so I need an expression for the vector from dl to P. would it not be [tex] \hat{z} [/tex], since the point P is on the Z axis, and so the vector would go from the centre of the loop to P, which is just up along the Z-Axis

    ???

    TFM
     

    Attached Files:

  9. Nov 20, 2008 #8

    gabbagabbahey

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    P is on the z-axis, but dl is not!...So how could the vector [itex]\hat{z}[/itex] possibly go from dl to P?
     
  10. Nov 20, 2008 #9

    TFM

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    I am slightly confused...Where is dl from?

    TFM
     
  11. Nov 20, 2008 #10

    gabbagabbahey

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    dl is an infinitesimal length of the wire.....where is the wire? Pick a tiny section of the wire and call it dl....what are it's coordinates?
     
  12. Nov 20, 2008 #11

    TFM

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    I see now, the wire is a loop around the x-axis, not up down it. so a point on the z axis would be [tex] R^2 + Z^2 [\tex] from the wire?

    TFM
     
  13. Nov 20, 2008 #12

    gabbagabbahey

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    [tex]\sqrt{R^2+Z^2}[/tex] gives you the length of the vector [itex]\vec{r}[/itex], but you also need to know its direction...draw an arrow from dl to P...which way does it point?
     
  14. Nov 20, 2008 #13

    TFM

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    Its pointing towards the Z-axis, but at an angle towards it, not parallel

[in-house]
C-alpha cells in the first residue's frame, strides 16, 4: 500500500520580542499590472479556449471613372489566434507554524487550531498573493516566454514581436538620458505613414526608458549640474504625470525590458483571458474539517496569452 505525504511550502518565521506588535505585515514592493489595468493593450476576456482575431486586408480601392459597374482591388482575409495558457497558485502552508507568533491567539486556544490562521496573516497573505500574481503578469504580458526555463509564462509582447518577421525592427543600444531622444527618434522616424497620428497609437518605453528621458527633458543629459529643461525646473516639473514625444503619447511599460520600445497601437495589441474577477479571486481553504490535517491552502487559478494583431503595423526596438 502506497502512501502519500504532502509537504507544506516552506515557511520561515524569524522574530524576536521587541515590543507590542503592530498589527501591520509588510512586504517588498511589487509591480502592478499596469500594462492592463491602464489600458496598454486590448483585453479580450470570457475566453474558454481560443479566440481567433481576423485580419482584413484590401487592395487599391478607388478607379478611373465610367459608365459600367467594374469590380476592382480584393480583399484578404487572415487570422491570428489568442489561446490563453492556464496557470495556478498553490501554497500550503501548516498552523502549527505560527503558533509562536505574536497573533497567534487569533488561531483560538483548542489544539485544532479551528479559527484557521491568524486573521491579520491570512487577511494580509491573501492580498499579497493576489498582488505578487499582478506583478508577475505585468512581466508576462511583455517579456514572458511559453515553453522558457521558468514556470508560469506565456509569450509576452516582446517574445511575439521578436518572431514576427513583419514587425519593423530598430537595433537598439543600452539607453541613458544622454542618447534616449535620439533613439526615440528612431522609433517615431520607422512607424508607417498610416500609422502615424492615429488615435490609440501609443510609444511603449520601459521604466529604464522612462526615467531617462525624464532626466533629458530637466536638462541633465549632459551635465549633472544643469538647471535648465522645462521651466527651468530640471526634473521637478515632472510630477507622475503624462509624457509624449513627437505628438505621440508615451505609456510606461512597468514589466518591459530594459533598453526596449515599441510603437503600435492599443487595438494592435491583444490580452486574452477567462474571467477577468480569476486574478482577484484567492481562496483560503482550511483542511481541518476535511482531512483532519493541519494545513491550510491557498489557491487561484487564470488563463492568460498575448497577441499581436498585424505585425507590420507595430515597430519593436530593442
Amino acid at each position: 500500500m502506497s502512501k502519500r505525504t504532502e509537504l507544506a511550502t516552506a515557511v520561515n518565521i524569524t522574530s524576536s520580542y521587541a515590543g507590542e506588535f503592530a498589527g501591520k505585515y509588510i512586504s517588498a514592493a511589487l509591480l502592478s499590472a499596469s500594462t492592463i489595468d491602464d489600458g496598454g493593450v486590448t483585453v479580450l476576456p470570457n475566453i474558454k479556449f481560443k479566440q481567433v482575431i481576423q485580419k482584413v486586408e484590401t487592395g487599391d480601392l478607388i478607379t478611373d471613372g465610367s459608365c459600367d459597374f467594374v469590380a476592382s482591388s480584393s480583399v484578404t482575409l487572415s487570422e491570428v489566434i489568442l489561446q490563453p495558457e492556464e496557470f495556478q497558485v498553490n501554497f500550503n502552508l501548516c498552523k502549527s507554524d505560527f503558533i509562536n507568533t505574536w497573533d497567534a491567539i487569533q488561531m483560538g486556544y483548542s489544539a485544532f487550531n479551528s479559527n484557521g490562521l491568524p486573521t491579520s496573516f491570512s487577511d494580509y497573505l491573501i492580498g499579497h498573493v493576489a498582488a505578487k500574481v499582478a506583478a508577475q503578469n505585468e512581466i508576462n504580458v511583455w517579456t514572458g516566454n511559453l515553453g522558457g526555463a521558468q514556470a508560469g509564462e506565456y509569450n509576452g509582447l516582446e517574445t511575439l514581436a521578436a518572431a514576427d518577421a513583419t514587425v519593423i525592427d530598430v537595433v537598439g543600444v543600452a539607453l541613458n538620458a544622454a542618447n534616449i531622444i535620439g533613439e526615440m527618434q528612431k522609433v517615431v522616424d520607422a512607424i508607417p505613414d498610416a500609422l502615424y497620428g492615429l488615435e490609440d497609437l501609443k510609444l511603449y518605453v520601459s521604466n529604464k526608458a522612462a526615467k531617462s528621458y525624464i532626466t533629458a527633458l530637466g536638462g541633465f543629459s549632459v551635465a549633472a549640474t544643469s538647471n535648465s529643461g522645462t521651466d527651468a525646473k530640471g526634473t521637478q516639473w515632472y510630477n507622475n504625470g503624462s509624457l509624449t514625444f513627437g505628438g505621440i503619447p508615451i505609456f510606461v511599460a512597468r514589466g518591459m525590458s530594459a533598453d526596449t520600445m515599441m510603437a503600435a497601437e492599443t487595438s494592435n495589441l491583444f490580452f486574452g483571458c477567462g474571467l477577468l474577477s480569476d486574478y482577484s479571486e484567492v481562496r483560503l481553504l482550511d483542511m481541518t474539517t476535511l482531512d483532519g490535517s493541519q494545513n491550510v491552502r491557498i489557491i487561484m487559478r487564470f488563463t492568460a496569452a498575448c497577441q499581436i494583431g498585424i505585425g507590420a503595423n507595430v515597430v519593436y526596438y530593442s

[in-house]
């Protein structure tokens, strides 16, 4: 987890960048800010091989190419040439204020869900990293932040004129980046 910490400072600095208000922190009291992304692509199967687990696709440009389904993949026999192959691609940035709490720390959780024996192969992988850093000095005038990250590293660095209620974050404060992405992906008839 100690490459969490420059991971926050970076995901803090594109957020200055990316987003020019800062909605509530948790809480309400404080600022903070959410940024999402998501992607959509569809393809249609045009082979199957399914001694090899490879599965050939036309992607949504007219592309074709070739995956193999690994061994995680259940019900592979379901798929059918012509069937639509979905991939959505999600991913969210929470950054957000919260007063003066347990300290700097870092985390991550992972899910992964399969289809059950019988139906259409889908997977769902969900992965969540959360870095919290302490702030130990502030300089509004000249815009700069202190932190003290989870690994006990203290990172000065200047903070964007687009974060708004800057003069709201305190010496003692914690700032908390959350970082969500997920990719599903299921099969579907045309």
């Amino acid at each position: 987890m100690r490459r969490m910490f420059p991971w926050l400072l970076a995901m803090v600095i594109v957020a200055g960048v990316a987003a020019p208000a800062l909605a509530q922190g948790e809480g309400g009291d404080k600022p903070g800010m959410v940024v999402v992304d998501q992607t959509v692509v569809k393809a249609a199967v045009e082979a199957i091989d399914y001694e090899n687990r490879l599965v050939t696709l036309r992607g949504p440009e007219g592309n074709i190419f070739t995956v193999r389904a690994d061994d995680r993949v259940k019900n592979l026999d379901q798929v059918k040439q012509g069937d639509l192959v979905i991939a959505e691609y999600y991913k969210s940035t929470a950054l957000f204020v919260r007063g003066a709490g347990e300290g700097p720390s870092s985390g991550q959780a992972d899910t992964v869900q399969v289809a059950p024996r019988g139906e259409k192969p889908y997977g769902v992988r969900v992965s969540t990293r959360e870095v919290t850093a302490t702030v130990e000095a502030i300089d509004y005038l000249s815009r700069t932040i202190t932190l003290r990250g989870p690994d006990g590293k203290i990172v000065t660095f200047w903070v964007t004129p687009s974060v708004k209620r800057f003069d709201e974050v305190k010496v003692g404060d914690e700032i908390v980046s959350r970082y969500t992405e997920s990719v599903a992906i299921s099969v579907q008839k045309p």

???

    TFM
     
  15. Nov 21, 2008 #14

    gabbagabbahey

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    Okay, call that angle [itex]\alpha[/itex]; then the direction of [itex]\vec{r}[/itex] is [itex]-\cos \alpha \hat{r}+\sin \alpha \hat{z}[/itex] Is it not?...now look at the triangle, what are [itex]\cos \alpha[/itex] and [itex]\sin \alpha[/itex] in terms of R and Z?
     
  16. Nov 21, 2008 #15

    TFM

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    [tex] cos \alpha =\frac{Adjacent}{Hypotenuse} [/tex]

    [tex] sin \alpha =\frac{Opposite}{Hypotenuse} [/tex]

    Hypotenuse will be the lkine from I to P, and the adjacent will be R, opposite will be Z

    TFM
     
  17. Nov 21, 2008 #16

    gabbagabbahey

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    Yes, but isn't the length of the line from dl to P [itex]\sqrt{Z^2+R^2}[/itex]?...what does that give you for [itex]\vec{r}[/itex]?
     
  18. Nov 21, 2008 #17

    TFM

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    Well:

    [tex] cos\alpha = \frac{R}{\sqrt{Z^2 + R^2}} [/tex]

    and

    [tex] sin\alpha = \frac{Z}{\sqrt{Z^2 + R^2}} [/tex]

    ???

    TFM
     
  19. Nov 22, 2008 #18

    gabbagabbahey

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    Yes, and what does that make [itex]\vec{r}[/itex]?
     
  20. Nov 22, 2008 #19

    TFM

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    Well Since:

    [tex] \hat{r} = -\cos \alpha \hat{r}+\sin \alpha \hat{z} [/tex]

    that would make:

    [tex] \hat{r} = -\frac{R}{\sqrt{R^2 + Z^2}} \hat{r} + \frac{Z}{\sqrt{R^2 + Z^2}} \hat{z} [/tex]

    ???

    TFM
     
  21. Nov 22, 2008 #20

    gabbagabbahey

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    Uggh...let's switch to [itex]\hat{s}[/itex] for the cylindrical unit vector so that yo don't confuse it with [itex]\hat{r}[/itex] which is the direction of the vector from dl to P....then you have:

    [tex]\hat{r} = -\frac{R}{\sqrt{R^2 + Z^2}} \hat{s} + \frac{Z}{\sqrt{R^2 + Z^2}} \hat{z}[/tex]

    And since you've already found the magnitude of [itex]\vec{r}[/itex] to be [tex]{\sqrt{R^2 + Z^2}[/tex]...that means the vector [itex]\vec{r}[/itex] is....?